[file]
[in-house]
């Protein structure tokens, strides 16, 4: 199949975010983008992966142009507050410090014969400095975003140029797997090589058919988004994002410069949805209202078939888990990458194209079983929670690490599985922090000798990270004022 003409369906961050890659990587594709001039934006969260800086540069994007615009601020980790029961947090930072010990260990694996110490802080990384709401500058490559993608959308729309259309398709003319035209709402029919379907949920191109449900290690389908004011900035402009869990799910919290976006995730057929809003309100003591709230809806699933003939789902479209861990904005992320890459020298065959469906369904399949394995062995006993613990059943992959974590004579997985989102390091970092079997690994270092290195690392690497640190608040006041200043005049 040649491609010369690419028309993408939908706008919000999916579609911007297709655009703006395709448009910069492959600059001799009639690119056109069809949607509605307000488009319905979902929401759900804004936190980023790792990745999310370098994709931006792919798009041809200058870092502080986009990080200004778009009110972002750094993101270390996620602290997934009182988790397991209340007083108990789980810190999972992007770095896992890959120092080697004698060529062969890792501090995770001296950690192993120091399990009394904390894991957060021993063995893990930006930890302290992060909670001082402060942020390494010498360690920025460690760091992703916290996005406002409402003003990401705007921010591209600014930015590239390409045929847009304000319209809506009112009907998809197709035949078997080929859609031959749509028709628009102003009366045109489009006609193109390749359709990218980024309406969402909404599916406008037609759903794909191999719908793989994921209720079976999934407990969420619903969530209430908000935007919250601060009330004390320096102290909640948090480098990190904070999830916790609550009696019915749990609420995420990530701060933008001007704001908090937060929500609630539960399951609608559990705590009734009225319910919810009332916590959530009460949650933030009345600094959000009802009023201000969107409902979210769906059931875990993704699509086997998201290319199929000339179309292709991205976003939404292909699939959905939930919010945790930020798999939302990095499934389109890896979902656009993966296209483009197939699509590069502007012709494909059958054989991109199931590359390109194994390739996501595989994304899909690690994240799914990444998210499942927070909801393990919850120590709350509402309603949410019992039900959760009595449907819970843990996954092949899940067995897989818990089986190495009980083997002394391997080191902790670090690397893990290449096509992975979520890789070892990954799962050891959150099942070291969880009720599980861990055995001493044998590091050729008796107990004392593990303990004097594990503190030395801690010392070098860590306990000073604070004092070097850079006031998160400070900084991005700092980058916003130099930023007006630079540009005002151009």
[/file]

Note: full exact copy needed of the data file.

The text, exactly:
[in-house]
């Protein structure tokens, strides 16, 4: 199949975010983008992966142009507050410090014969400095975003140029797997090589058919988004994002410069949805209202078939888990990458194209079983929670690490599985922090000798990270004022 003409369906961050890659990587594709001039934006969260800086540069994007615009601020980790029961947090930072010990260990694996110490802080990384709401500058490559993608959308729309259309398709003319035209709402029919379907949920191109449900290690389908004011900035402009869990799910919290976006995730057929809003309100003591709230809806699933003939789902479209861990904005992320890459020298065959469906369904399949394995062995006993613990059943992959974590004579997985989102390091970092079997690994270092290195690392690497640190608040006041200043005049 040649491609010369690419028309993408939908706008919000999916579609911007297709655009703006395709448009910069492959600059001799009639690119056109069809949607509605307000488009319905979902929401759900804004936190980023790792990745999310370098994709931006792919798009041809200058870092502080986009990080200004778009009110972002750094993101270390996620602290997934009182988790397991209340007083108990789980810190999972992007770095896992890959120092080697004698060529062969890792501090995770001296950690192993120091399990009394904390894991957060021993063995893990930006930890302290992060909670001082402060942020390494010498360690920025460690760091992703916290996005406002409402003003990401705007921010591209600014930015590239390409045929847009304000319209809506009112009907998809197709035949078997080929859609031959749509028709628009102003009366045109489009006609193109390749359709990218980024309406969402909404599916406008037609759903794909191999719908793989994921209720079976999934407990969420619903969530209430908000935007919250601060009330004390320096102290909640948090480098990190904070999830916790609550009696019915749990609420995420990530701060933008001007704001908090937060929500609630539960399951609608559990705590009734009225319910919810009332916590959530009460949650933030009345600094959000009802009023201000969107409902979210769906059931875990993704699509086997998201290319199929000339179309292709991205976003939404292909699939959905939930919010945790930020798999939302990095499934389109890896979902656009993966296209483009197939699509590069502007012709494909059958054989991109199931590359390109194994390739996501595989994304899909690690994240799914990444998210499942927070909801393990919850120590709350509402309603949410019992039900959760009595449907819970843990996954092949899940067995897989818990089986190495009980083997002394391997080191902790670090690397893990290449096509992975979520890789070892990954799962050891959150099942070291969880009720599980861990055995001493044998590091050729008796107990004392593990303990004097594990503190030395801690010392070098860590306990000073604070004092070097850079006031998160400070900084991005700092980058916003130099930023007006630079540009005002151009």